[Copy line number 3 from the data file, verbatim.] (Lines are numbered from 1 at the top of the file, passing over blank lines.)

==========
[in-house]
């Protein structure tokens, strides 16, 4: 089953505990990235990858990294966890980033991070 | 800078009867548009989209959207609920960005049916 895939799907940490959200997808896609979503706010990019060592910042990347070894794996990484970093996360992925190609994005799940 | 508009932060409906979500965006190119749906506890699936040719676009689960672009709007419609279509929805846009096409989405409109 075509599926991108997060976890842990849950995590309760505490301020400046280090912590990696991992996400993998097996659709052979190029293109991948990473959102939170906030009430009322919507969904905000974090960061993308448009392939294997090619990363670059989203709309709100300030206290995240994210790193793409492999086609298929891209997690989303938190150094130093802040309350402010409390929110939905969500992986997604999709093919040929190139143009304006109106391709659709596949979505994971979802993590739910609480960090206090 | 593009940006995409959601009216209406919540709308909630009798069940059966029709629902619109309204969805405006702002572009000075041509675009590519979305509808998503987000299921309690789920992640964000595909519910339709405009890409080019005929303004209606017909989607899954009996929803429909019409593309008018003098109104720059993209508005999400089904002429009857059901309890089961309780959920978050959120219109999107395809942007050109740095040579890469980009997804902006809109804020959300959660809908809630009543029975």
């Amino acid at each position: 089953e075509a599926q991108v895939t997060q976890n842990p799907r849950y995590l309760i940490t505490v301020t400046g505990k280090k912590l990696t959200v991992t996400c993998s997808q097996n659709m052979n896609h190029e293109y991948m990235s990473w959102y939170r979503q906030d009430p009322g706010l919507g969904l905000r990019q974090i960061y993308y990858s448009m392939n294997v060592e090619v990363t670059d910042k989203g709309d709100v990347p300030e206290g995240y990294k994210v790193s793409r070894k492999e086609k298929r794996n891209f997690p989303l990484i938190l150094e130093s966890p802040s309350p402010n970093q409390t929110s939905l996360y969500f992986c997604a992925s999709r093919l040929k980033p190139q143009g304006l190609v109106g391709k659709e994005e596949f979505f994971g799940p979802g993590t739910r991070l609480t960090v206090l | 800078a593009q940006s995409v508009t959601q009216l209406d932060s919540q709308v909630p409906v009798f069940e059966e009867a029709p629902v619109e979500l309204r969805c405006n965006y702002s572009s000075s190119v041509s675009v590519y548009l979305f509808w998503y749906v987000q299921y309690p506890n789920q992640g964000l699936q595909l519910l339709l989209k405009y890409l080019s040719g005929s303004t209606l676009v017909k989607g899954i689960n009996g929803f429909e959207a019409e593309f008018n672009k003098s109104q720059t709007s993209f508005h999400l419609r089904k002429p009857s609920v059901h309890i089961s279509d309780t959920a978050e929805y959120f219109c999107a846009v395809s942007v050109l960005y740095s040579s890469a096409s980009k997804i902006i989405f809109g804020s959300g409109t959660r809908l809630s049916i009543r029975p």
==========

């Amino acid at each position: 089953e075509a599926q991108v895939t997060q976890n842990p799907r849950y995590l309760i940490t505490v301020t400046g505990k280090k912590l990696t959200v991992t996400c993998s997808q097996n659709m052979n896609h190029e293109y991948m990235s990473w959102y939170r979503q906030d009430p009322g706010l919507g969904l905000r990019q974090i960061y993308y990858s448009m392939n294997v060592e090619v990363t670059d910042k989203g709309d709100v990347p300030e206290g995240y990294k994210v790193s793409r070894k492999e086609k298929r794996n891209f997690p989303l990484i938190l150094e130093s966890p802040s309350p402010n970093q409390t929110s939905l996360y969500f992986c997604a992925s999709r093919l040929k980033p190139q143009g304006l190609v109106g391709k659709e994005e596949f979505f994971g799940p979802g993590t739910r991070l609480t960090v206090l | 800078a593009q940006s995409v508009t959601q009216l209406d932060s919540q709308v909630p409906v009798f069940e059966e009867a029709p629902v619109e979500l309204r969805c405006n965006y702002s572009s000075s190119v041509s675009v590519y548009l979305f509808w998503y749906v987000q299921y309690p506890n789920q992640g964000l699936q595909l519910l339709l989209k405009y890409l080019s040719g005929s303004t209606l676009v017909k989607g899954i689960n009996g929803f429909e959207a019409e593309f008018n672009k003098s109104q720059t709007s993209f508005h999400l419609r089904k002429p009857s609920v059901h309890i089961s279509d309780t959920a978050e929805y959120f219109c999107a846009v395809s942007v050109l960005y740095s040579s890469a096409s980009k997804i902006i989405f809109g804020s959300g409109t959660r809908l809630s049916i009543r029975p």